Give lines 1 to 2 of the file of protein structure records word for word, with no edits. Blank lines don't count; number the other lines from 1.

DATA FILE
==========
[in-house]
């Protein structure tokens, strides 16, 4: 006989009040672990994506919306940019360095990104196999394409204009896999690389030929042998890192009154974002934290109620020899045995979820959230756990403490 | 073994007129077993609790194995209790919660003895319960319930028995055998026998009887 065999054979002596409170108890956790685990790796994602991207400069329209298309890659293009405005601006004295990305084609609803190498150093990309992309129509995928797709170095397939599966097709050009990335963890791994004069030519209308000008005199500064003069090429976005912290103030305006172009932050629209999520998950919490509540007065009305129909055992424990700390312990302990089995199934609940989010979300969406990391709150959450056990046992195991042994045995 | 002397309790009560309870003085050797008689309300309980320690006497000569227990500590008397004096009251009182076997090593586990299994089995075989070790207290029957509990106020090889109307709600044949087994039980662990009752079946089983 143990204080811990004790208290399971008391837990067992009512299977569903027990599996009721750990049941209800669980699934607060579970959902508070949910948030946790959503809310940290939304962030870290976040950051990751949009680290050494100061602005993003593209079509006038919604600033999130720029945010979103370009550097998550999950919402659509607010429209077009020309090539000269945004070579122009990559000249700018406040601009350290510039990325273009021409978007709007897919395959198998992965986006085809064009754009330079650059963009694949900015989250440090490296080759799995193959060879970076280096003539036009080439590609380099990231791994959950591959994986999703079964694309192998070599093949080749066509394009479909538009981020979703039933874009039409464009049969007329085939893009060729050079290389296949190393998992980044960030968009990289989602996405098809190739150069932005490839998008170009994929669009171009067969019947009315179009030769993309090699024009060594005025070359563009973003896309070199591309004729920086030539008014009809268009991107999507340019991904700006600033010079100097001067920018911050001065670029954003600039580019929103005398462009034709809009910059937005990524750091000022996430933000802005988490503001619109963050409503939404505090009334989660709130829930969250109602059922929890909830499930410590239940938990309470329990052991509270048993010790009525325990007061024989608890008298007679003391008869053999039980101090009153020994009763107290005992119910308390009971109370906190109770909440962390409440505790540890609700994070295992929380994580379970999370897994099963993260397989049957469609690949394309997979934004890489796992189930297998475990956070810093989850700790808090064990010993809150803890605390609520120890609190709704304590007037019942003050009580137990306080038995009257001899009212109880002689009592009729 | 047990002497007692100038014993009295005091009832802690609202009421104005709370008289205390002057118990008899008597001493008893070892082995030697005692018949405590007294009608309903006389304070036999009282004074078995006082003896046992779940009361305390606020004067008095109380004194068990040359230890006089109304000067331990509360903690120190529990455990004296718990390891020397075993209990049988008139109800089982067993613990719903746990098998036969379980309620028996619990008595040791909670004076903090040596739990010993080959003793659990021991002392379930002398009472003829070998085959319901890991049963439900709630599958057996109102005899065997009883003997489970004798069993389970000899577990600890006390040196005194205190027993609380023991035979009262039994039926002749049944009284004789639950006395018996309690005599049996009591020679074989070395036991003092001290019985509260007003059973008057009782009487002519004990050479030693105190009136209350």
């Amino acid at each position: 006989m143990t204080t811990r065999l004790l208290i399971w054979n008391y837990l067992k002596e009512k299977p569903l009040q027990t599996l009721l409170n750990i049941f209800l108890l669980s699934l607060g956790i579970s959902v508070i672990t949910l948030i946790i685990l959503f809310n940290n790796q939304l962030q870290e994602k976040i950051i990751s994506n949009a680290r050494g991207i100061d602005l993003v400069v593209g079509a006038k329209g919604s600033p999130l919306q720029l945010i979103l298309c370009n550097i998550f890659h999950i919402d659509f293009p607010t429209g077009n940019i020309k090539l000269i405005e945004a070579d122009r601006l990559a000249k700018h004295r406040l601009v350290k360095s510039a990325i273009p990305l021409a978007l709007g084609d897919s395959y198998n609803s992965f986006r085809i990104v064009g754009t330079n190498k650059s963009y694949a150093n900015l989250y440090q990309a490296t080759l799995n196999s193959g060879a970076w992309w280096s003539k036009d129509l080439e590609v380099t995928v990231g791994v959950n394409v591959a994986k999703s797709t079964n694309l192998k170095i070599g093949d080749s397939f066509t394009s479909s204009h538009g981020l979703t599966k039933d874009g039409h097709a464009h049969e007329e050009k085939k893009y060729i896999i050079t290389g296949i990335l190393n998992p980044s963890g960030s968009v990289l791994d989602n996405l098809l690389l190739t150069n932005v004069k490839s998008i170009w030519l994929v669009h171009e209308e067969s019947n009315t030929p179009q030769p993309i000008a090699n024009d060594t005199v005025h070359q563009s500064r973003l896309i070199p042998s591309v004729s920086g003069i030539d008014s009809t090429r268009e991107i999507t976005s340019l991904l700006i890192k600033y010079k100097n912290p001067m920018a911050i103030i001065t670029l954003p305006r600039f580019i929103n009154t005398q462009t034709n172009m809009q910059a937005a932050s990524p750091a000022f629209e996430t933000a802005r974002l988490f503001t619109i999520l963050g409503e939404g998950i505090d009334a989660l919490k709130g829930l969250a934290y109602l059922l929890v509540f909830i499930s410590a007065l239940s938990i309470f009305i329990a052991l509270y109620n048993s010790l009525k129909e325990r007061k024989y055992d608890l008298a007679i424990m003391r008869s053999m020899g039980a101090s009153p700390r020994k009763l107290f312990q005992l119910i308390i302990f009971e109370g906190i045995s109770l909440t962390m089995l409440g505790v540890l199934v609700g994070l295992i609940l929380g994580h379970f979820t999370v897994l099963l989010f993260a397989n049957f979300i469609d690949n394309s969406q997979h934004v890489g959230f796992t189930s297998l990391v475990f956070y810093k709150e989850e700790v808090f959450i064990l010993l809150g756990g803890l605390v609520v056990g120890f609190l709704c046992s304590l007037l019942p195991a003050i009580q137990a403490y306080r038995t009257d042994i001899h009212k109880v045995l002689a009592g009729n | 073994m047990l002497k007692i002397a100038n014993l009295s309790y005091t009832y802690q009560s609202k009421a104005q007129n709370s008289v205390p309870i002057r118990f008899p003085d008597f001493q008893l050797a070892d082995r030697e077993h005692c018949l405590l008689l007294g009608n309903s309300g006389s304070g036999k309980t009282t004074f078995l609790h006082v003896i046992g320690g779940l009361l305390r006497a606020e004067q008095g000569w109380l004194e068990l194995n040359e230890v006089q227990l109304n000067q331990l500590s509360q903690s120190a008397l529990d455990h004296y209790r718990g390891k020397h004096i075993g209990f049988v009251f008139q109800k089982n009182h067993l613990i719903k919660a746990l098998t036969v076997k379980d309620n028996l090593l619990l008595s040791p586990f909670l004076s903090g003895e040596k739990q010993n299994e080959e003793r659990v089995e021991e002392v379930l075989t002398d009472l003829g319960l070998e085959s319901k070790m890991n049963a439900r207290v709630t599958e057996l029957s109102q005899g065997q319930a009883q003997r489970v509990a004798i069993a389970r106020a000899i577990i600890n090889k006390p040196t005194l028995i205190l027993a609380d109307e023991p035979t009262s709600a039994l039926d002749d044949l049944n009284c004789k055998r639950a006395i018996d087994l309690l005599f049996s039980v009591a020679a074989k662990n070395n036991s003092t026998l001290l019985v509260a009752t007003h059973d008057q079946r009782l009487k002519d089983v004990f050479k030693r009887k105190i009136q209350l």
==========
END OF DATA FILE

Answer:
[in-house]
């Protein structure tokens, strides 16, 4: 006989009040672990994506919306940019360095990104196999394409204009896999690389030929042998890192009154974002934290109620020899045995979820959230756990403490 | 073994007129077993609790194995209790919660003895319960319930028995055998026998009887 065999054979002596409170108890956790685990790796994602991207400069329209298309890659293009405005601006004295990305084609609803190498150093990309992309129509995928797709170095397939599966097709050009990335963890791994004069030519209308000008005199500064003069090429976005912290103030305006172009932050629209999520998950919490509540007065009305129909055992424990700390312990302990089995199934609940989010979300969406990391709150959450056990046992195991042994045995 | 002397309790009560309870003085050797008689309300309980320690006497000569227990500590008397004096009251009182076997090593586990299994089995075989070790207290029957509990106020090889109307709600044949087994039980662990009752079946089983 143990204080811990004790208290399971008391837990067992009512299977569903027990599996009721750990049941209800669980699934607060579970959902508070949910948030946790959503809310940290939304962030870290976040950051990751949009680290050494100061602005993003593209079509006038919604600033999130720029945010979103370009550097998550999950919402659509607010429209077009020309090539000269945004070579122009990559000249700018406040601009350290510039990325273009021409978007709007897919395959198998992965986006085809064009754009330079650059963009694949900015989250440090490296080759799995193959060879970076280096003539036009080439590609380099990231791994959950591959994986999703079964694309192998070599093949080749066509394009479909538009981020979703039933874009039409464009049969007329085939893009060729050079290389296949190393998992980044960030968009990289989602996405098809190739150069932005490839998008170009994929669009171009067969019947009315179009030769993309090699024009060594005025070359563009973003896309070199591309004729920086030539008014009809268009991107999507340019991904700006600033010079100097001067920018911050001065670029954003600039580019929103005398462009034709809009910059937005990524750091000022996430933000802005988490503001619109963050409503939404505090009334989660709130829930969250109602059922929890909830499930410590239940938990309470329990052991509270048993010790009525325990007061024989608890008298007679003391008869053999039980101090009153020994009763107290005992119910308390009971109370906190109770909440962390409440505790540890609700994070295992929380994580379970999370897994099963993260397989049957469609690949394309997979934004890489796992189930297998475990956070810093989850700790808090064990010993809150803890605390609520120890609190709704304590007037019942003050009580137990306080038995009257001899009212109880002689009592009729 | 047990002497007692100038014993009295005091009832802690609202009421104005709370008289205390002057118990008899008597001493008893070892082995030697005692018949405590007294009608309903006389304070036999009282004074078995006082003896046992779940009361305390606020004067008095109380004194068990040359230890006089109304000067331990509360903690120190529990455990004296718990390891020397075993209990049988008139109800089982067993613990719903746990098998036969379980309620028996619990008595040791909670004076903090040596739990010993080959003793659990021991002392379930002398009472003829070998085959319901890991049963439900709630599958057996109102005899065997009883003997489970004798069993389970000899577990600890006390040196005194205190027993609380023991035979009262039994039926002749049944009284004789639950006395018996309690005599049996009591020679074989070395036991003092001290019985509260007003059973008057009782009487002519004990050479030693105190009136209350």